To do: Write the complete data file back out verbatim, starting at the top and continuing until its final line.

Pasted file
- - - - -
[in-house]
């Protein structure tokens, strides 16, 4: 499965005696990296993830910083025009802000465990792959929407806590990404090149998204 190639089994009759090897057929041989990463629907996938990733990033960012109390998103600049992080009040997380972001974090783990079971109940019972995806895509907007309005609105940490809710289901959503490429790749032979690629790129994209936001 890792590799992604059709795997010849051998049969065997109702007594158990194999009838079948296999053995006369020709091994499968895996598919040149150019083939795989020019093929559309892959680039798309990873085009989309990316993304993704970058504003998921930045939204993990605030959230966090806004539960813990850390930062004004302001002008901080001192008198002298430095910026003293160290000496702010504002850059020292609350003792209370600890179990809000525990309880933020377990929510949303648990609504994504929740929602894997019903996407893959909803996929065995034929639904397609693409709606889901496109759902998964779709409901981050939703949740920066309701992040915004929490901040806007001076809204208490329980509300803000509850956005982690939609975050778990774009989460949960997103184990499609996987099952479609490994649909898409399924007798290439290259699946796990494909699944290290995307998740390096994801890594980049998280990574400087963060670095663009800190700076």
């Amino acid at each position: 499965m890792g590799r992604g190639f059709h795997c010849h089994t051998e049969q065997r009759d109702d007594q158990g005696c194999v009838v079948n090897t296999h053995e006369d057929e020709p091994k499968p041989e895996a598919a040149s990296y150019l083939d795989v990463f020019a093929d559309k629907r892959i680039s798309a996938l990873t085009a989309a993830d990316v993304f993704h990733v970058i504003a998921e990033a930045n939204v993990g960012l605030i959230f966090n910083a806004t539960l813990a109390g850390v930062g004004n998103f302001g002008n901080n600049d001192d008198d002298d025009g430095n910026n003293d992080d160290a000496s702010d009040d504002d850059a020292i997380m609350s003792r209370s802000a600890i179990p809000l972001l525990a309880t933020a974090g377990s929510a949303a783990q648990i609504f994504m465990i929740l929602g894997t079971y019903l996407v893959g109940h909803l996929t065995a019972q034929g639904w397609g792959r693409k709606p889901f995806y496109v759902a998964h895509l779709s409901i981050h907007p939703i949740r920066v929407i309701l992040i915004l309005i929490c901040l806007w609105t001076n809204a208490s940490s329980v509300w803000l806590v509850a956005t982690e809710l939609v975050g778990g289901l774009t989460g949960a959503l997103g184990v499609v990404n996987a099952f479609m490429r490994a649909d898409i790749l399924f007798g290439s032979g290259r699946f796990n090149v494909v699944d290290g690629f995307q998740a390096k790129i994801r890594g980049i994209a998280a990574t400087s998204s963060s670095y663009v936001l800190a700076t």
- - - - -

[in-house]
């Protein structure tokens, strides 16, 4: 499965005696990296993830910083025009802000465990792959929407806590990404090149998204 190639089994009759090897057929041989990463629907996938990733990033960012109390998103600049992080009040997380972001974090783990079971109940019972995806895509907007309005609105940490809710289901959503490429790749032979690629790129994209936001 890792590799992604059709795997010849051998049969065997109702007594158990194999009838079948296999053995006369020709091994499968895996598919040149150019083939795989020019093929559309892959680039798309990873085009989309990316993304993704970058504003998921930045939204993990605030959230966090806004539960813990850390930062004004302001002008901080001192008198002298430095910026003293160290000496702010504002850059020292609350003792209370600890179990809000525990309880933020377990929510949303648990609504994504929740929602894997019903996407893959909803996929065995034929639904397609693409709606889901496109759902998964779709409901981050939703949740920066309701992040915004929490901040806007001076809204208490329980509300803000509850956005982690939609975050778990774009989460949960997103184990499609996987099952479609490994649909898409399924007798290439290259699946796990494909699944290290995307998740390096994801890594980049998280990574400087963060670095663009800190700076």
């Amino acid at each position: 499965m890792g590799r992604g190639f059709h795997c010849h089994t051998e049969q065997r009759d109702d007594q158990g005696c194999v009838v079948n090897t296999h053995e006369d057929e020709p091994k499968p041989e895996a598919a040149s990296y150019l083939d795989v990463f020019a093929d559309k629907r892959i680039s798309a996938l990873t085009a989309a993830d990316v993304f993704h990733v970058i504003a998921e990033a930045n939204v993990g960012l605030i959230f966090n910083a806004t539960l813990a109390g850390v930062g004004n998103f302001g002008n901080n600049d001192d008198d002298d025009g430095n910026n003293d992080d160290a000496s702010d009040d504002d850059a020292i997380m609350s003792r209370s802000a600890i179990p809000l972001l525990a309880t933020a974090g377990s929510a949303a783990q648990i609504f994504m465990i929740l929602g894997t079971y019903l996407v893959g109940h909803l996929t065995a019972q034929g639904w397609g792959r693409k709606p889901f995806y496109v759902a998964h895509l779709s409901i981050h907007p939703i949740r920066v929407i309701l992040i915004l309005i929490c901040l806007w609105t001076n809204a208490s940490s329980v509300w803000l806590v509850a956005t982690e809710l939609v975050g778990g289901l774009t989460g949960a959503l997103g184990v499609v990404n996987a099952f479609m490429r490994a649909d898409i790749l399924f007798g290439s032979g290259r699946f796990n090149v494909v699944d290290g690629f995307q998740a390096k790129i994801r890594g980049i994209a998280a990574t400087s998204s963060s670095y663009v936001l800190a700076t």